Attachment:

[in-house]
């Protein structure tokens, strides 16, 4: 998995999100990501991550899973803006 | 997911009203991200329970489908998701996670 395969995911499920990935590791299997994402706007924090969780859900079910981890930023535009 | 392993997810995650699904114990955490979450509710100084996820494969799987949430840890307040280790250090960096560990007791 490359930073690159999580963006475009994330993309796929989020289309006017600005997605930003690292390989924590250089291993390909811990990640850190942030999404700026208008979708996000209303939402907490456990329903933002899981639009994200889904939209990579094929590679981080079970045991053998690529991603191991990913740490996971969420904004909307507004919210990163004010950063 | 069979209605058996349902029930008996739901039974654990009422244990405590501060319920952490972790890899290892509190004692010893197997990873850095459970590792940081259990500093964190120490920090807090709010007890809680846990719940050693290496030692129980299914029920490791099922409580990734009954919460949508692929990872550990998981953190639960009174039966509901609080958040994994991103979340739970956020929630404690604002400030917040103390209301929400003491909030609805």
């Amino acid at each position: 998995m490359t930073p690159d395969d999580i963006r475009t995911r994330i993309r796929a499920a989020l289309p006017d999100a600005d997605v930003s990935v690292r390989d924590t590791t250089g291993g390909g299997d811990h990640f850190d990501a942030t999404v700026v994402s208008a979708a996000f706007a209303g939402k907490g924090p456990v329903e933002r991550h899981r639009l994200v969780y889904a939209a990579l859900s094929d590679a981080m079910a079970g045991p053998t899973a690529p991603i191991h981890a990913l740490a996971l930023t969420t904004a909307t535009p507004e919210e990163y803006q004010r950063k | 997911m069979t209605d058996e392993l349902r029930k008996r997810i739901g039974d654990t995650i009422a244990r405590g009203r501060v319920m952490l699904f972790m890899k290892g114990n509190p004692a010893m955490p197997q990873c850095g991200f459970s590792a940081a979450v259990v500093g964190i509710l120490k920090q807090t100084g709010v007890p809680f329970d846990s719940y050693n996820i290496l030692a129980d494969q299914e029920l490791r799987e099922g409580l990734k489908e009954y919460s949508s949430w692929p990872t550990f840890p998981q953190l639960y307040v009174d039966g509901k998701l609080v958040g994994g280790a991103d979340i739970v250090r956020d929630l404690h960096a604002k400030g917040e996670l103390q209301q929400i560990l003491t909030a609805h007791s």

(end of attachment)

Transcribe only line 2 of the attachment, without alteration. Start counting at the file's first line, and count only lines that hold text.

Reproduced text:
């Protein structure tokens, strides 16, 4: 998995999100990501991550899973803006 | 997911009203991200329970489908998701996670 395969995911499920990935590791299997994402706007924090969780859900079910981890930023535009 | 392993997810995650699904114990955490979450509710100084996820494969799987949430840890307040280790250090960096560990007791 490359930073690159999580963006475009994330993309796929989020289309006017600005997605930003690292390989924590250089291993390909811990990640850190942030999404700026208008979708996000209303939402907490456990329903933002899981639009994200889904939209990579094929590679981080079970045991053998690529991603191991990913740490996971969420904004909307507004919210990163004010950063 | 069979209605058996349902029930008996739901039974654990009422244990405590501060319920952490972790890899290892509190004692010893197997990873850095459970590792940081259990500093964190120490920090807090709010007890809680846990719940050693290496030692129980299914029920490791099922409580990734009954919460949508692929990872550990998981953190639960009174039966509901609080958040994994991103979340739970956020929630404690604002400030917040103390209301929400003491909030609805």